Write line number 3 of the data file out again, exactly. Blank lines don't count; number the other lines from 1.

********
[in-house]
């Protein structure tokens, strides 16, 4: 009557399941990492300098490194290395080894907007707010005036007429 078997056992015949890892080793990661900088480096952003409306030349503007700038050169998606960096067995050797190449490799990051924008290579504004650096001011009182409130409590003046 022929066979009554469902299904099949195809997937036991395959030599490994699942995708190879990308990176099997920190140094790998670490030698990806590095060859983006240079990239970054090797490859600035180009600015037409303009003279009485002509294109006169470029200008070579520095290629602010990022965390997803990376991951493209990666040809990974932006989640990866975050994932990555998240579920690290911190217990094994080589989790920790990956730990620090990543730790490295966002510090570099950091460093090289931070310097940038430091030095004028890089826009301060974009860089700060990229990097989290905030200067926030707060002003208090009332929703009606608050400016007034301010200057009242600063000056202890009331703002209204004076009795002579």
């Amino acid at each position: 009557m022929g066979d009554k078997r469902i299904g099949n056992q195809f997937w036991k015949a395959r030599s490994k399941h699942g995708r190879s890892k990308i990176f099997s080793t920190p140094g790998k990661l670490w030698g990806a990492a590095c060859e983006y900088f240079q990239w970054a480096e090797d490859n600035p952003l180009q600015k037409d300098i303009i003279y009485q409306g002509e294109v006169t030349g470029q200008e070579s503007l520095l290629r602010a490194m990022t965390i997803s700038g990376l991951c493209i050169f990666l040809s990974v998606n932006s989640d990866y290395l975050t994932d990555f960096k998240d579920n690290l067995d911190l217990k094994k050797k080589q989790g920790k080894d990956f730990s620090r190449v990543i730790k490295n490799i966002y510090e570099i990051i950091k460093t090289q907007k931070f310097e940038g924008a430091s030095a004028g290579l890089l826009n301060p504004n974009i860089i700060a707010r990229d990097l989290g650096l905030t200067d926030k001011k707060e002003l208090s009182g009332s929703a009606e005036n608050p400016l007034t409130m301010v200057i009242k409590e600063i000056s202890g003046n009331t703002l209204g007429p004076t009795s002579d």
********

């Amino acid at each position: 009557m022929g066979d009554k078997r469902i299904g099949n056992q195809f997937w036991k015949a395959r030599s490994k399941h699942g995708r190879s890892k990308i990176f099997s080793t920190p140094g790998k990661l670490w030698g990806a990492a590095c060859e983006y900088f240079q990239w970054a480096e090797d490859n600035p952003l180009q600015k037409d300098i303009i003279y009485q409306g002509e294109v006169t030349g470029q200008e070579s503007l520095l290629r602010a490194m990022t965390i997803s700038g990376l991951c493209i050169f990666l040809s990974v998606n932006s989640d990866y290395l975050t994932d990555f960096k998240d579920n690290l067995d911190l217990k094994k050797k080589q989790g920790k080894d990956f730990s620090r190449v990543i730790k490295n490799i966002y510090e570099i990051i950091k460093t090289q907007k931070f310097e940038g924008a430091s030095a004028g290579l890089l826009n301060p504004n974009i860089i700060a707010r990229d990097l989290g650096l905030t200067d926030k001011k707060e002003l208090s009182g009332s929703a009606e005036n608050p400016l007034t409130m301010v200057i009242k409590e600063i000056s202890g003046n009331t703002l209204g007429p004076t009795s002579d």